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Behind the Scenes of Hollywood: The Intersectionality of Gender, Whiteness, and Reproductive Health

Author(s): Jodi Barnes

Year: 2017

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Summary

In ongoing research at Hollywood Plantation, a 19th century rural plantation in southeastern Arkansas, intersectionality, with its roots in Black feminist theory, plays two roles. It is an analytical tool for uncovering intersecting power relations, such as gender, whiteness, and reproductive health, as they emerged in the late 19th century. As patent medicines were increasingly marketed to women, medicine bottles provide a lens into rural upper class white women’s healing practices and the ways the discourses around these patent medicines regulated women to the domestic sphere. By going behind the scenes to uncover the changing practices and discourses of women’s self-care, intersectional archeology has the potential to help inform contemporary discussions of reproductive justice.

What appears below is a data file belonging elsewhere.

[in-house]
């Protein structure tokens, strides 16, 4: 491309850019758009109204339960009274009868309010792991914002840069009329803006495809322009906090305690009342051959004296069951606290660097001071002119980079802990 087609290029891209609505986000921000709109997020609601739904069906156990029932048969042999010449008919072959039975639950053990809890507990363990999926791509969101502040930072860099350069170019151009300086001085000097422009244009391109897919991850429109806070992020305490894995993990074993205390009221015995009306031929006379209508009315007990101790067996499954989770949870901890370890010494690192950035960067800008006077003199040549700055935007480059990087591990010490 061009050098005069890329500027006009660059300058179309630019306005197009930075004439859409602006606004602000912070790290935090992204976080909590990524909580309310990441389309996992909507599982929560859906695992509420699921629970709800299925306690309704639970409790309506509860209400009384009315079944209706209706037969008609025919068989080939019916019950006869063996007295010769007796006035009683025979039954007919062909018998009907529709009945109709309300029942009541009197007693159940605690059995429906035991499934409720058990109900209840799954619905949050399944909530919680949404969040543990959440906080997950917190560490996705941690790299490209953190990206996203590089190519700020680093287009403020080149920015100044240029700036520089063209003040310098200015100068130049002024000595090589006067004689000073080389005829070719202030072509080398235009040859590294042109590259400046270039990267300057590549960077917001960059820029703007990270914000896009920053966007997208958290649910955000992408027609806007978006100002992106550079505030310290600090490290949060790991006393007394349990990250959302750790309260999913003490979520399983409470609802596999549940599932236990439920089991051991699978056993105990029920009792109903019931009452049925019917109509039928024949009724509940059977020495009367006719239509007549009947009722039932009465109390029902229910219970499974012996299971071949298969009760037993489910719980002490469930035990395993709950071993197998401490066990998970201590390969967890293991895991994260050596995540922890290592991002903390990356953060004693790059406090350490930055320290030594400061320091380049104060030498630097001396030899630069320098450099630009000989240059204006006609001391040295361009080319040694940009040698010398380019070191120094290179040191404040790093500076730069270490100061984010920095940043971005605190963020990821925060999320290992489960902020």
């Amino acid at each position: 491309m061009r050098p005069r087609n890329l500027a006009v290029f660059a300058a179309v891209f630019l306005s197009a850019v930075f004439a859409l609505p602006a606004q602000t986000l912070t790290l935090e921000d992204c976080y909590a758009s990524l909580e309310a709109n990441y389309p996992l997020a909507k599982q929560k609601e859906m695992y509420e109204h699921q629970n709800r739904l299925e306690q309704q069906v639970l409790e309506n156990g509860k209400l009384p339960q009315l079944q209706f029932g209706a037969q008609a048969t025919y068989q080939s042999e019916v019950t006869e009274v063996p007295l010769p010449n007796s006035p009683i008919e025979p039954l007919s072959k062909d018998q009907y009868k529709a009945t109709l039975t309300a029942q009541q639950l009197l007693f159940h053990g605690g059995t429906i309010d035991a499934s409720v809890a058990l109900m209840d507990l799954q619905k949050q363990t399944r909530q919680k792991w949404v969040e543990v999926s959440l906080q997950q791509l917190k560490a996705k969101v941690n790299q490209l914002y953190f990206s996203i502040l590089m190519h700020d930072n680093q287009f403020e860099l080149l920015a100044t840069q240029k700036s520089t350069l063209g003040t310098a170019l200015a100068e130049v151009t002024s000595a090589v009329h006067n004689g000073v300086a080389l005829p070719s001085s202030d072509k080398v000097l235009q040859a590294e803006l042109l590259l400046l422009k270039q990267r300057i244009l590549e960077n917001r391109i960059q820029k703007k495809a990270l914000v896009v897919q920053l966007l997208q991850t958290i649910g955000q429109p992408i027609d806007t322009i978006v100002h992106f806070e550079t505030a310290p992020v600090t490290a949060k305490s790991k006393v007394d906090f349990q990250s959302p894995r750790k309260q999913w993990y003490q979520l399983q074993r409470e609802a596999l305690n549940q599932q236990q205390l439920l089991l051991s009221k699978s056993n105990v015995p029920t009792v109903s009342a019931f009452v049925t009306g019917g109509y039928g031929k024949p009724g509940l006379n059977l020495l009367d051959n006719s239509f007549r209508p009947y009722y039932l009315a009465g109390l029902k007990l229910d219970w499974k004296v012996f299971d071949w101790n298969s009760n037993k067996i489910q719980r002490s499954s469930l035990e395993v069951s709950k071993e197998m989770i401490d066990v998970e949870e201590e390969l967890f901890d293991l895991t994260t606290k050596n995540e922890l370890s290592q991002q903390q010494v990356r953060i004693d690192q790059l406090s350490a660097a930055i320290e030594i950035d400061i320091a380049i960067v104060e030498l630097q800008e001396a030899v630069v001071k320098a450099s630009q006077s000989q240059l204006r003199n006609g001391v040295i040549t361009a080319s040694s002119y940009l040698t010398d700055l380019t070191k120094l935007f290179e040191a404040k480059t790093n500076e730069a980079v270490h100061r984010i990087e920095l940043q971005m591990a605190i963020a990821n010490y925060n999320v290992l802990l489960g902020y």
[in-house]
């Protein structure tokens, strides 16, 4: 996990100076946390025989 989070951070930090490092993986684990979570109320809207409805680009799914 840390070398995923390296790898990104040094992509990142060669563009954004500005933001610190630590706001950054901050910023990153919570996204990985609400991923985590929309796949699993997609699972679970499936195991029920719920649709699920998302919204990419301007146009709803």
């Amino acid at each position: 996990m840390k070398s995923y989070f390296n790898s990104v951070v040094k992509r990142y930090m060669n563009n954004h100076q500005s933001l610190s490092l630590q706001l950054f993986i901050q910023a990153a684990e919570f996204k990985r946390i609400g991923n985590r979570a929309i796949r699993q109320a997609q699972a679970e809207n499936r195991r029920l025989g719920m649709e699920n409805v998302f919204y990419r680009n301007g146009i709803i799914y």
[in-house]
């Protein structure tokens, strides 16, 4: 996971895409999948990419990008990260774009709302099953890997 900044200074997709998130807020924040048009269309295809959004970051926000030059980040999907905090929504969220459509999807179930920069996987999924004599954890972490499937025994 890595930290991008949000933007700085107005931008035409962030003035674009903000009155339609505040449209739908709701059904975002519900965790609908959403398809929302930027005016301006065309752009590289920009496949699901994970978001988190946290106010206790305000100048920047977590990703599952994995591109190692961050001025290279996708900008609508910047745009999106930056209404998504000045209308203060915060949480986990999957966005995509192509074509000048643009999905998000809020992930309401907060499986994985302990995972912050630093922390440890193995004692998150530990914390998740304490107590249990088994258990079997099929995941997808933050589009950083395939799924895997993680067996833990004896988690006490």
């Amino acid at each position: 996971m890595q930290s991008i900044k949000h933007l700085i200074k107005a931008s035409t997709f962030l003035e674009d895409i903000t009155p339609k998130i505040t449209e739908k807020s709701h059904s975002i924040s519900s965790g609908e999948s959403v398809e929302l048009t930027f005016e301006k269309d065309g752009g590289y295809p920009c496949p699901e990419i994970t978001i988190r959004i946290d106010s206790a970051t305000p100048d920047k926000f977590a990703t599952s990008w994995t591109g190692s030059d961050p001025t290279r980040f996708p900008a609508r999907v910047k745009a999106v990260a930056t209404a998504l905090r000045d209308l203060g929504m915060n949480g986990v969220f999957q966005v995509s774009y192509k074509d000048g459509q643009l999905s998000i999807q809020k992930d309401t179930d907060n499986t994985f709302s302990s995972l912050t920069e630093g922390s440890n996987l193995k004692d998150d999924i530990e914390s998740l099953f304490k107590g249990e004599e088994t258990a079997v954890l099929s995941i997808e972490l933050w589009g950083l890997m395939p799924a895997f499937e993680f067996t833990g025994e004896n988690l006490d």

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Behind the Scenes of Hollywood: The Intersectionality of Gender, Whiteness, and Reproductive Health. Jodi Barnes. Presented at Society for Historical Archaeology, Fort Worth, TX. 2017 ( tDAR id: 435289)


Keywords

Temporal Keywords
19th Century


Spatial Coverage

min long: -129.199; min lat: 24.495 ; max long: -66.973; max lat: 49.359 ;

Record Identifiers

PaperId(s): 266

Arizona State University The Andrew W. Mellon Foundation National Science Foundation National Endowment for the Humanities Society for American Archaeology Archaeological Institute of America